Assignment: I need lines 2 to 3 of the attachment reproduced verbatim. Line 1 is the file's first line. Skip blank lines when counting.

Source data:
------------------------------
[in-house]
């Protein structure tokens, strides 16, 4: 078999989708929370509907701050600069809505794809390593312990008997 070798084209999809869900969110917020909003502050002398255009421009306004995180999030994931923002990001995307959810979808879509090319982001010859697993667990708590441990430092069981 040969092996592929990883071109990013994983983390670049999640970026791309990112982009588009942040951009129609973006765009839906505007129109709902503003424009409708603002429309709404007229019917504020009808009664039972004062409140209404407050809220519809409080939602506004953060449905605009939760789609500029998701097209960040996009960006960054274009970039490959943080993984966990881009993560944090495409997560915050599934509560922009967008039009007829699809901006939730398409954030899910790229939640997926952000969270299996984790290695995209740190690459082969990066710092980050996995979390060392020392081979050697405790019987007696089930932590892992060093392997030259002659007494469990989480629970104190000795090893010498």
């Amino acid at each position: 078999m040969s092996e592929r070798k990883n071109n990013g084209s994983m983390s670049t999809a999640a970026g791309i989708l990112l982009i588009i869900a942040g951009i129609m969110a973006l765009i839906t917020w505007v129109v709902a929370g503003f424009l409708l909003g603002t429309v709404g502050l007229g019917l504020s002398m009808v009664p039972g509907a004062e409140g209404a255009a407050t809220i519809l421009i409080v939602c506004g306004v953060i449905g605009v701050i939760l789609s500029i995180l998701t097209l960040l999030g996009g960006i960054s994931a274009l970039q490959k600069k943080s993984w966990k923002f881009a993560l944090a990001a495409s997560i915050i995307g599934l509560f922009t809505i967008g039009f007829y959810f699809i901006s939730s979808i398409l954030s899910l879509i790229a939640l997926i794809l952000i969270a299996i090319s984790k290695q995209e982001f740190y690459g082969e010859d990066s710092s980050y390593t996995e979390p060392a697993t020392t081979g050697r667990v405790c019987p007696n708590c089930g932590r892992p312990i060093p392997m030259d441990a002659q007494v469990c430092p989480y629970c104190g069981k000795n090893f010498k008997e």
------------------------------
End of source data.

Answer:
């Protein structure tokens, strides 16, 4: 078999989708929370509907701050600069809505794809390593312990008997 070798084209999809869900969110917020909003502050002398255009421009306004995180999030994931923002990001995307959810979808879509090319982001010859697993667990708590441990430092069981 040969092996592929990883071109990013994983983390670049999640970026791309990112982009588009942040951009129609973006765009839906505007129109709902503003424009409708603002429309709404007229019917504020009808009664039972004062409140209404407050809220519809409080939602506004953060449905605009939760789609500029998701097209960040996009960006960054274009970039490959943080993984966990881009993560944090495409997560915050599934509560922009967008039009007829699809901006939730398409954030899910790229939640997926952000969270299996984790290695995209740190690459082969990066710092980050996995979390060392020392081979050697405790019987007696089930932590892992060093392997030259002659007494469990989480629970104190000795090893010498």
């Amino acid at each position: 078999m040969s092996e592929r070798k990883n071109n990013g084209s994983m983390s670049t999809a999640a970026g791309i989708l990112l982009i588009i869900a942040g951009i129609m969110a973006l765009i839906t917020w505007v129109v709902a929370g503003f424009l409708l909003g603002t429309v709404g502050l007229g019917l504020s002398m009808v009664p039972g509907a004062e409140g209404a255009a407050t809220i519809l421009i409080v939602c506004g306004v953060i449905g605009v701050i939760l789609s500029i995180l998701t097209l960040l999030g996009g960006i960054s994931a274009l970039q490959k600069k943080s993984w966990k923002f881009a993560l944090a990001a495409s997560i915050i995307g599934l509560f922009t809505i967008g039009f007829y959810f699809i901006s939730s979808i398409l954030s899910l879509i790229a939640l997926i794809l952000i969270a299996i090319s984790k290695q995209e982001f740190y690459g082969e010859d990066s710092s980050y390593t996995e979390p060392a697993t020392t081979g050697r667990v405790c019987p007696n708590c089930g932590r892992p312990i060093p392997m030259d441990a002659q007494v469990c430092p989480y629970c104190g069981k000795n090893f010498k008997e």